Fine art insurance – what do you need to know?

Fine art insurance – what do you need to know?

From a Picasso that’s travelling across the world for an exhibition to a Pollock lent to a gallery by a private collector, art travels more than you might think. And when artwork – in particular high value and fragile pieces – is in transit, insurance becomes a priority.

But what are the concerns affecting the art world when it comes to insurance?

The turning point
In 2014, a fire at Momart warehouse, the East London art transport agency, destroyed nearly £50m of art resulting in a spike for insurance premiums. This fire was a wake-up call for insurers, and they now more closely analyse the risk of storing art in warehouses.

To decrease risk, insurers now recommend ‘not putting all your eggs in one basket’, i.e. not storing a large number of valuable items all under one roof, and the number of freeports has increased as a result.

A bump in the road
When a painting flies, it doesn’t ‘live it up’ in first class. Instead, art is often consigned to the same fate as lowly economy seat holder’s suitcases: the hold.

While you might want to add up your own air miles to qualify for rewards schemes, paintings typically ‘suffer’ when they clock up miles – both from potential damage and ever-rising insurance costs.

It’s the little bumps and knocks that cost in fine art insurance. Inadequate packaging and careless airport officials are often the culprits. Luckily, it’s possible to get works covered for depreciation in value due to damage in transit.

You can limit the risk by choosing a reputable fine art shipper.

In case of catastrophe
As well as any knocks and bumps, the risk of catastrophe could also affect the insurance costs for your artwork. From travelling through Florida and putting your painting at risk of hurricanes, to a trip to LA that necessitates earthquake cover, travelling through certain areas presents specific risks that will up your premiums.

An ‘all risk’ policy might be best if you want to cover a piece from every eventuality, but collectors can work to protect their art, and lower their insurance outgoings, by not moving their paintings so often.

The death effect
When a popular artist dies, the paintings they created in their lifetime are then in limited supply, meaning that they can sometimes increase dramatically in value. Some policies automatically increase the cover on pieces if they have a ‘death of the artist’ clause, so that you’re covered for the increased market value should anything happen.

Rare Finds: Underinsured jewels hidden in the home

Rare Finds: Underinsured jewels hidden in the home


Whether inherited and passed down to you over decades or bought and collected by you personally, owning antiques is thrilling and adds intrigue and curiosity to your home. Having your antiques valued regularly may seem unnecessary, but insuring them accurately depends on correct, up-to-date valuations. Therefore it is often the case that antiques are grossly underinsured. So, if you own antiques, do you know what’s at stake? Let’s take a look at some surprising finds to pop up around the UK.

Lost Richard Dadd watercolour
In 1986, a man brought in a painting he’d stored away in his attic for years onto the BBC’s Antiques Roadshow. Unsure of its value, the owner was shocked to find the painting was in fact a lost watercolour by none other than Richard Dadd from 1857. It was valued at £100,000 and was later sold for the same price to the British Museum.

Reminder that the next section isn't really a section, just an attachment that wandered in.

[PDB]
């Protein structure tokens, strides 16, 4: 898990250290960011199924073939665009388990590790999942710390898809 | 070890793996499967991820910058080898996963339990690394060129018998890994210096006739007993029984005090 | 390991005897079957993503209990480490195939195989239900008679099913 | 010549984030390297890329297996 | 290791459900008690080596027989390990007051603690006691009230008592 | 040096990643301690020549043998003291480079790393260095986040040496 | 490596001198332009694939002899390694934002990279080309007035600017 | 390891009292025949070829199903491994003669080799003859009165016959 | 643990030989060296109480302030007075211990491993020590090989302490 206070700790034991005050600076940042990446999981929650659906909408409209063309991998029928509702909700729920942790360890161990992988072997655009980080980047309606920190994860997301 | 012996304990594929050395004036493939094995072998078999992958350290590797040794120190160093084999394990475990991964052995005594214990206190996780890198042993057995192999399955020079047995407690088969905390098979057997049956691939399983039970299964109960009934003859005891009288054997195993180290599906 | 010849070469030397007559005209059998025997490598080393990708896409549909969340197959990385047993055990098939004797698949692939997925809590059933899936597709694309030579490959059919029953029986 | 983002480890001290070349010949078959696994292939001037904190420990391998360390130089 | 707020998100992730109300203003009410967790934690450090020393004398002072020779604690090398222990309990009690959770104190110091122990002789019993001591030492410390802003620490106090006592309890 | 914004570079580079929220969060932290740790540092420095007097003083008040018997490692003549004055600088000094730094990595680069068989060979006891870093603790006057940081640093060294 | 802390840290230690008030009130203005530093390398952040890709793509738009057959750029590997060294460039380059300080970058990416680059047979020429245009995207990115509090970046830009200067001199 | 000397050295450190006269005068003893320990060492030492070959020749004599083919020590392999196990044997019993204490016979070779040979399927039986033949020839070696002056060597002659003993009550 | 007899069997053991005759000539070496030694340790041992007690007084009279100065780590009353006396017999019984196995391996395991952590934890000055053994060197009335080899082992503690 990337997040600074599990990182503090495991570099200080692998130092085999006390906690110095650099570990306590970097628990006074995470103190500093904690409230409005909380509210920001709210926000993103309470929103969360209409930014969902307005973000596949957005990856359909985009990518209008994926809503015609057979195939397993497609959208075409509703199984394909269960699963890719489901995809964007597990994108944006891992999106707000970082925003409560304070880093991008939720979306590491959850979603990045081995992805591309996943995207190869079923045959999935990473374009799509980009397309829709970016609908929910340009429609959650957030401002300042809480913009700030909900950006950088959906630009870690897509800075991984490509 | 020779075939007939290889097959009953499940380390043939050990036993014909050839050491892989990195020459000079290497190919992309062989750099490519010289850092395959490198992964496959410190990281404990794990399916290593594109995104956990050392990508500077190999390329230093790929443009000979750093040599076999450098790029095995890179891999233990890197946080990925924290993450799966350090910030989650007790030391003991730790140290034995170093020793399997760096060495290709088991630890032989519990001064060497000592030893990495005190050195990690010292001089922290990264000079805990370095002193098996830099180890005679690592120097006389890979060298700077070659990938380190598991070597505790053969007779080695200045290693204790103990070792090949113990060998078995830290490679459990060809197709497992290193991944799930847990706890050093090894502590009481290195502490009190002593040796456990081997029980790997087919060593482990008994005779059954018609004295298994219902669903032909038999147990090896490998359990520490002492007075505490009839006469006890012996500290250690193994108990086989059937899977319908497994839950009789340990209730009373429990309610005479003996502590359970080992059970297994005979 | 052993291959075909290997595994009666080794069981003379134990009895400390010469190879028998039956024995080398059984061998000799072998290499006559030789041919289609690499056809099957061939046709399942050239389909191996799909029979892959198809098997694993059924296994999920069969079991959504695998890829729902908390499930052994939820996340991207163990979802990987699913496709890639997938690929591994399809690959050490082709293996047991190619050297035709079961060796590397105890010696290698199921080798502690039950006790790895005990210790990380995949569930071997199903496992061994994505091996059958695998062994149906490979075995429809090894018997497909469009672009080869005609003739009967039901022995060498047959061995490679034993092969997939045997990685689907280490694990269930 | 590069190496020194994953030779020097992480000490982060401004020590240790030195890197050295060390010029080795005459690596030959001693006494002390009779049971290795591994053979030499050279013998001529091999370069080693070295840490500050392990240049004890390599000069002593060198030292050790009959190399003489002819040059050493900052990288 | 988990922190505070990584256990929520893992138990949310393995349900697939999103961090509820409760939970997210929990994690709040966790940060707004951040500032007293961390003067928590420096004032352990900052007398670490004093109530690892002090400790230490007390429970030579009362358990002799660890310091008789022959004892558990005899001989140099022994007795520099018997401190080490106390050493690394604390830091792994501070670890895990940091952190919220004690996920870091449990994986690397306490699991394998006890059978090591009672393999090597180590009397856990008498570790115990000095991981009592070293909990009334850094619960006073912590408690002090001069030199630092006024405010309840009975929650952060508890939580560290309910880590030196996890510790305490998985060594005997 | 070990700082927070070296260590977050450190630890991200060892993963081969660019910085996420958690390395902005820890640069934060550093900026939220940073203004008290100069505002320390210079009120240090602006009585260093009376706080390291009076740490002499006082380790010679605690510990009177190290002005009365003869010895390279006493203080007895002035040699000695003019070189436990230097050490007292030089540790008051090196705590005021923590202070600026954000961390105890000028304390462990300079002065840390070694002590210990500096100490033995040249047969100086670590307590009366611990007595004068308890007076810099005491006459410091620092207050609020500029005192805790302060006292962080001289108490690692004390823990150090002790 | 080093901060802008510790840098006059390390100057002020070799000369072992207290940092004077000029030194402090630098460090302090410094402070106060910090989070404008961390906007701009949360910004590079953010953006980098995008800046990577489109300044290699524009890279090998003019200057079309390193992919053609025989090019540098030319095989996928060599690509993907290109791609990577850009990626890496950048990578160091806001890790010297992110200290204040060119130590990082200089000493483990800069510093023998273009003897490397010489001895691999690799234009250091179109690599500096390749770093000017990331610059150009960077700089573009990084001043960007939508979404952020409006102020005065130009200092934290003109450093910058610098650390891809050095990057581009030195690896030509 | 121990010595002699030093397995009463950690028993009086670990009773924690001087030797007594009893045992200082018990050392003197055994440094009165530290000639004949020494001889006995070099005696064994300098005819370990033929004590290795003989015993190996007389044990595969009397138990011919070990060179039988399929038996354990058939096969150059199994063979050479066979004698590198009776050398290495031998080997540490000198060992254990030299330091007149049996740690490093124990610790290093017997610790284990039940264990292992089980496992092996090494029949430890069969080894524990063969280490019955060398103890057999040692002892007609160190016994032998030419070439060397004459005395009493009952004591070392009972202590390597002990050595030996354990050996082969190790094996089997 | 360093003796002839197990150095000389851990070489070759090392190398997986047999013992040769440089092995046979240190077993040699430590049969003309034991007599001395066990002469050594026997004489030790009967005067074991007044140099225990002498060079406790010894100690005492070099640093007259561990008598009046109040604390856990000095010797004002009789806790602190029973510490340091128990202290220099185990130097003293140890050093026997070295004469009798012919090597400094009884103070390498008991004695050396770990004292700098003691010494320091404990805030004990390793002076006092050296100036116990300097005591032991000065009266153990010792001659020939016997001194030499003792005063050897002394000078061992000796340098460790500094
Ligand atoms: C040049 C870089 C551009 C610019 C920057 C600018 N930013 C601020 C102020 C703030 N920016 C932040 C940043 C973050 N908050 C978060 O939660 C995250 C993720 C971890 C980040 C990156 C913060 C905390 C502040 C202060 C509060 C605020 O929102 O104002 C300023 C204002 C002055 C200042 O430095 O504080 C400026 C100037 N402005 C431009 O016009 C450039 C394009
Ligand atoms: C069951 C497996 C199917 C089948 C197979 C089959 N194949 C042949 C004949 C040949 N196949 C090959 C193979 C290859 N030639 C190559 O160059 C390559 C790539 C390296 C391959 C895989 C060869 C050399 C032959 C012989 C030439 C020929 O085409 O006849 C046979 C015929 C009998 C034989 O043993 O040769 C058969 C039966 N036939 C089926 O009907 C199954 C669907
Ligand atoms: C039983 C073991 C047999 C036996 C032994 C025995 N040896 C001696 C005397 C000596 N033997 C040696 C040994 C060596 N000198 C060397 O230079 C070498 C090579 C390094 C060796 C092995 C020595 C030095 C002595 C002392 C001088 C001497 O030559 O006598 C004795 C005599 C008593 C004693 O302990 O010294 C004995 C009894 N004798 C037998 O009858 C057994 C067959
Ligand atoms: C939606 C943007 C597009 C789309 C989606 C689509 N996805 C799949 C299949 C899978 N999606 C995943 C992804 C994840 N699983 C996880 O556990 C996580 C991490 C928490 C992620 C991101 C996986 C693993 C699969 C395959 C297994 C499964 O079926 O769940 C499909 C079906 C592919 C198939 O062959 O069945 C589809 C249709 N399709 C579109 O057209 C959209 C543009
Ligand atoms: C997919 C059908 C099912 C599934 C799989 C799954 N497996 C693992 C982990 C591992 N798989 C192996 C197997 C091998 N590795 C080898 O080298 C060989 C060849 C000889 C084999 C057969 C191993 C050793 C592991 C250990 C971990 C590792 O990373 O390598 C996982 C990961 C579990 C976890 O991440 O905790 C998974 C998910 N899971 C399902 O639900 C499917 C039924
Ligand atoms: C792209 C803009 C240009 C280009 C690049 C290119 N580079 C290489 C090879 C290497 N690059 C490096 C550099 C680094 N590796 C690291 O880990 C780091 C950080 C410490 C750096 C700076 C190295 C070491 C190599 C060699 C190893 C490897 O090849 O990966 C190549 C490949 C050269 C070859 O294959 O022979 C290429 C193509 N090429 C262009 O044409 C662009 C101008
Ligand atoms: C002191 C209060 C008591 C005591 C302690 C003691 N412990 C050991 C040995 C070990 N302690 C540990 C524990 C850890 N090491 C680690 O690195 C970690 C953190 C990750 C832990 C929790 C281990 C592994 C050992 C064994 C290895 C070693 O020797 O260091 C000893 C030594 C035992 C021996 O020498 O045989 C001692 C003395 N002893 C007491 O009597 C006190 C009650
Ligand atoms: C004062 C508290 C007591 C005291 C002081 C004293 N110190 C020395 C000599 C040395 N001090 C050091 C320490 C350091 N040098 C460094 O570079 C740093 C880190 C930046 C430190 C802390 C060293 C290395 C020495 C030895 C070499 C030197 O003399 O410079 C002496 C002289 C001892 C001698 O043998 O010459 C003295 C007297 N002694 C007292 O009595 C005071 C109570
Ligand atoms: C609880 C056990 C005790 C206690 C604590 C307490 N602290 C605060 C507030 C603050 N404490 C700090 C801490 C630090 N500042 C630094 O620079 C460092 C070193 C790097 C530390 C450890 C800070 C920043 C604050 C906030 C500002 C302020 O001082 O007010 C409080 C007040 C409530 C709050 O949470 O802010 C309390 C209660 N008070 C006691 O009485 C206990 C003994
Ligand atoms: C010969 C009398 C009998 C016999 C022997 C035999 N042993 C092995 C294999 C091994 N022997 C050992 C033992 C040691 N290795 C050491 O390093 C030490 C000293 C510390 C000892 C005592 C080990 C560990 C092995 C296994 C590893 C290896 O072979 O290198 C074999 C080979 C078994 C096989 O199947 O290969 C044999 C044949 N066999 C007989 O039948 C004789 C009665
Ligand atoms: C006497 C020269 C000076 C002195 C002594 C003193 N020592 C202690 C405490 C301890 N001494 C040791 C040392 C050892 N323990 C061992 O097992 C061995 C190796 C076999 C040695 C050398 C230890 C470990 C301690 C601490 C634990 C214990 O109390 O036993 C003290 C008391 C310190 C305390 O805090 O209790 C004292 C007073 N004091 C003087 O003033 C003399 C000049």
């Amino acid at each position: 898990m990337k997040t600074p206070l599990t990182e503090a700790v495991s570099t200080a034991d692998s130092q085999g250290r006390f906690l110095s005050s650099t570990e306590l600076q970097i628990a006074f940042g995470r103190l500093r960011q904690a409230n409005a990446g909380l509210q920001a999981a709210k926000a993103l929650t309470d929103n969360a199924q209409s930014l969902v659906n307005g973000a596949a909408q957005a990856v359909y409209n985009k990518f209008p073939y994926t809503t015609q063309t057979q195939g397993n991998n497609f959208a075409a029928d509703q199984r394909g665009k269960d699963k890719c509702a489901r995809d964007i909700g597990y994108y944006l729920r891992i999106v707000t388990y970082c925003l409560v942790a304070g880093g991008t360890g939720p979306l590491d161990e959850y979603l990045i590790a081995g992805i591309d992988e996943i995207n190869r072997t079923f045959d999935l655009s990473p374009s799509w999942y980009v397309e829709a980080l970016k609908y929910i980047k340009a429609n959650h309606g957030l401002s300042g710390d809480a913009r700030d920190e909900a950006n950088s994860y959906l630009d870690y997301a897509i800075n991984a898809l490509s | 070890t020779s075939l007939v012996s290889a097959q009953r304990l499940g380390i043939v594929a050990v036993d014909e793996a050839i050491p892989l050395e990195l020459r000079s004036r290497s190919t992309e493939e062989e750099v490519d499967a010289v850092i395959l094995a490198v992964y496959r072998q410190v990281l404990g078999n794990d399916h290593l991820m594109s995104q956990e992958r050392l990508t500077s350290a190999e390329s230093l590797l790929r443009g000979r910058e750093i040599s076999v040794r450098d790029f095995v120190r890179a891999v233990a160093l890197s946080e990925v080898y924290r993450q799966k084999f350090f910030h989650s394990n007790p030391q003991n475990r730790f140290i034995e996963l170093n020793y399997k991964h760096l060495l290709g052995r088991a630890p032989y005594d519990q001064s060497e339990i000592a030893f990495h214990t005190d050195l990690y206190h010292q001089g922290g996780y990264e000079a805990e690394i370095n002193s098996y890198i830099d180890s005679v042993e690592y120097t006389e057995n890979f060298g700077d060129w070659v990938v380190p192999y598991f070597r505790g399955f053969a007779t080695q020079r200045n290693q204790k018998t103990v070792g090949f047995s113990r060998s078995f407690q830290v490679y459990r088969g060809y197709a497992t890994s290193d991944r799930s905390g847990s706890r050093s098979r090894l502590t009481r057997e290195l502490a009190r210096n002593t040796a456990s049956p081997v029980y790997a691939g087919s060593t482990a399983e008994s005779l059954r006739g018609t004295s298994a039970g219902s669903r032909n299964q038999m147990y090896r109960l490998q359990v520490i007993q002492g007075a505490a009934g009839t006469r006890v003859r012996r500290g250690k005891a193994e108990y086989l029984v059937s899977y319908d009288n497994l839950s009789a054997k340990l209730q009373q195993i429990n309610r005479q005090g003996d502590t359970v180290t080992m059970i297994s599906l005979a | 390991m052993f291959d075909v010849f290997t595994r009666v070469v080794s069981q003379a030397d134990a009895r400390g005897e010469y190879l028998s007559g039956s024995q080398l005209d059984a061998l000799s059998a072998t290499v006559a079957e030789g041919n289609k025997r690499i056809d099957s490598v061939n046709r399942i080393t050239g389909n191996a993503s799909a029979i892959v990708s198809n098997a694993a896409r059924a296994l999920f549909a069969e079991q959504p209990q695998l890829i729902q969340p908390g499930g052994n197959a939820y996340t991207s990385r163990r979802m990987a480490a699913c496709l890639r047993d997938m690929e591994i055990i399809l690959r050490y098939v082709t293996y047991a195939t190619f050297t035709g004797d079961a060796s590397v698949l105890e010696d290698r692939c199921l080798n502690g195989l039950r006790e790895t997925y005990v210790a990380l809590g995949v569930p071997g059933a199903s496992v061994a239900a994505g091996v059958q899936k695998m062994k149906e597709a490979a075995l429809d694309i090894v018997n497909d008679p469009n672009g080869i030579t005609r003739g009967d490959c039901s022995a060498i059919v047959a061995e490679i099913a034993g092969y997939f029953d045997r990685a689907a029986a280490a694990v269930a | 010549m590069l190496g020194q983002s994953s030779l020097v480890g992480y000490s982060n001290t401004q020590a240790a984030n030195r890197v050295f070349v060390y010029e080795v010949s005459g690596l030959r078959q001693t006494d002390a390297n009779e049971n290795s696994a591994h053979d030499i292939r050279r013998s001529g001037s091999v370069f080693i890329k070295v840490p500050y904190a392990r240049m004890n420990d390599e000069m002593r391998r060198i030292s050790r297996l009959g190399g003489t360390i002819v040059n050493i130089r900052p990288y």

Bronze Jardinière
Similarly, in 1991, a bronze pot appeared on the Antiques Roadshow. The owner had used it for many years as a living room plant-pot. He was stunned to hear that the plant-pot was instead a genuine French ‘Japonisme’ urn dated 1874. The urn didn’t go on sale until 2012 where it sold at auction for a staggering £560,000.

Rare Chinese pot
For 40 years, a Hertfordshire woman used a Chinese pot over 200 years old as a doorstop in her cottage. Little did she know that this was a very rare artefact indeed, as it was valued at £20,000. When the owner decided to sell the pot, it fetched £150,000 at auction.

The changing face of high net worth

The changing face of high net worth

There’s far more that goes into mid net worth, high net worth and ultra high net worth insurance than the policy limits which defines them.

Each step-up in classification, for the most part, brings with it a more personalised level of service, and fewer restrictions, as insurance providers understand that an increase in net worth can bring more complicated risk scenarios.

As these above-standard needs are having to be met with a more robust insurance solution, which naturally comes with a higher premium, policyholders quite rightly come to expect a higher-quality level of service, including a faster claims settlement.

The service demands may remain, but the delivery expectations have changed.

Just like the older generation, HNW clients under the age of 35 still have high expectations of service – but just in a different way, as Lennox Bunting, London market manager at Zurich Private Clients explains,

“The younger generation expects insurance providers to be available 24/7, with electronic access to policy documentation and more ways of getting in touch, like web chat. Whereas the older generation tends to favour the more traditional routes of getting in touch with us and may appreciate receiving documentation in the post.” He said.

“That said, the younger generation does still want to develop a relationship with a provider that can grow with them.”